Strong Winds Postpone New US Rocket's Launch Debut

Orbital Sciences Corp. Antares rockets will launch from Pad 0A on Wallops Island, Va.
The Orbital Sciences Corporation Antares rocket is seen on the Mid-Atlantic Regional Spaceport (MARS) Pad-0A at the NASA Wallops Flight Facility on April 16, 2013 on Wallops Island, Va.The rocket is slated to launch on April 20. (Image credit: NASA/Bill Ingalls)

The launch debut of a new privately built rocket will have to wait at least one more day after strong winds thwarted an attempted liftoff on Saturday (April 20).

The unmanned Antares rocket was poised to launch into orbit Saturday afternoon from a new seaside pad at NASA's Wallops Flight Facility along Virginia's Eastern Shore when the foul weather intervened. The rocket's next chance to launch occurs Sunday (April 21) at 5 p.m. EDT (2100 GMT).

Orbital Sciences had hoped to launch Antares at 5 p.m. EDT on Saturday, but unacceptably strong winds in the upper atmosphere — which could pose a risk to the rocket in mid-flight — prompted them to delay liftoff by an hour at first, then call off the attempt altogether. [LaunchPad Photos: 1st Antares Rocket Ready to Fly]

It is the second delay in three days for Antares' debut launch. A minor equipment glitch led Orbital officials to call off a launch try on Wednesday (April 17) when a data cable at the pad separated from the rocket earlier than planned.

Built by the Dulles, Va.-based spaceflight firm Orbital Sciences Corp., the Antares rocket is a 13-story booster designed to launch the company's unmanned Cygnus spacecraft on cargo delivery missions to the International Space Station. Orbital has a $1.9 billion contract to provide at least eight cargo delivery flights to the station using Cygnus and Antares.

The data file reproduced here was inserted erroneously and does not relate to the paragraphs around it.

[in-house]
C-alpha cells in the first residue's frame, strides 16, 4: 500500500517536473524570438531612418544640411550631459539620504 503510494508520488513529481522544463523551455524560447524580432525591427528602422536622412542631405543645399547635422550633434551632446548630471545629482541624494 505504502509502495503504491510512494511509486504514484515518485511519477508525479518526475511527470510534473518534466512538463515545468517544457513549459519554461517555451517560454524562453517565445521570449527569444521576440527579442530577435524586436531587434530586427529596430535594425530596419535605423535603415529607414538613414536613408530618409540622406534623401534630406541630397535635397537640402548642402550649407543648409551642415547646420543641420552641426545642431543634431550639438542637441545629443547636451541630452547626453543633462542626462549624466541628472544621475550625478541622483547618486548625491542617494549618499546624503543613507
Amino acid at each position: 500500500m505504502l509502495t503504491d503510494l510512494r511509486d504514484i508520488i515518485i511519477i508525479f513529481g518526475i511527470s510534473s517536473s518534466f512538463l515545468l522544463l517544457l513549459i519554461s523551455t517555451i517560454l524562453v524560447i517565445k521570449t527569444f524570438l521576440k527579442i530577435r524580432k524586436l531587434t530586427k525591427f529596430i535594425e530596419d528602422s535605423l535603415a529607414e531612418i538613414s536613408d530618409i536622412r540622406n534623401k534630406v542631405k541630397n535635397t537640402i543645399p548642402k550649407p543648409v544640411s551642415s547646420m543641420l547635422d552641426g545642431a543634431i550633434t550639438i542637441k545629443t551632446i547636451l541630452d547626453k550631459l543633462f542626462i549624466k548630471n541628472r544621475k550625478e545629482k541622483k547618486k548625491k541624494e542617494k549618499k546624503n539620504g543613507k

For this first flight, the Antares rocket will not be carrying an active Cygnus spacecraft into orbit. Instead, the rocket is topped with a cylindrical "mass simulator" that mimics the shape and weight of an actual Cygnus vehicle, officials said. The mockup is also equipped with 70 sensors to measure the effects of launch on an Antares vehicle.

Orbital has also added three tiny NASA satellites — coffee-cup-size Phonesats — and a small commercial cubesat called Dove-1 to the mass simulator for this test flight. The miniature satellites will be deployed in orbit after launch, Orbital officials said.

NASA's Phonesats are experiments designed to test how well commercial smartphones can be used as the main computers on cheap satellites.

Orbital Sciences is one of two American spaceflight companies with NASA contracts for  commercial resupply missions to the International Space Station. The other firm is Space Exploration Technologies (SpaceX) of Hawthorne, Calif., which has a $1.6 billion contract to fly at least 12 cargo delivery missions to the space station using its Falcon 9 rockets and robotic Dragon space capsules.

SpaceX launched its first test flight to the station in May 2012 and has flown two official cargo deliveries since then. NASA retired its space shuttle fleet in 2011 and is relying on private spacecraft to keep the space station stocked with supplies. The space agency also plans to begin flying American astronauts to the station on commercial spacecraft by 2017.

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Tariq Malik

Tariq is the Editor-in-Chief of and joined the team in 2001, first as an intern and staff writer, and later as an editor. He covers human spaceflight, exploration and space science, as well as skywatching and entertainment. He became's Managing Editor in 2009 and Editor-in-Chief in 2019. Before joining, Tariq was a staff reporter for The Los Angeles Times covering education and city beats in La Habra, Fullerton and Huntington Beach. In October 2022, Tariq received the Harry Kolcum Award for excellence in space reporting from the National Space Club Florida Committee. He is also an Eagle Scout (yes, he has the Space Exploration merit badge) and went to Space Camp four times as a kid and a fifth time as an adult. He has journalism degrees from the University of Southern California and New York University. You can find Tariq at and as the co-host to the This Week In Space podcast with space historian Rod Pyle on the TWiT network. To see his latest project, you can follow Tariq on Twitter @tariqjmalik.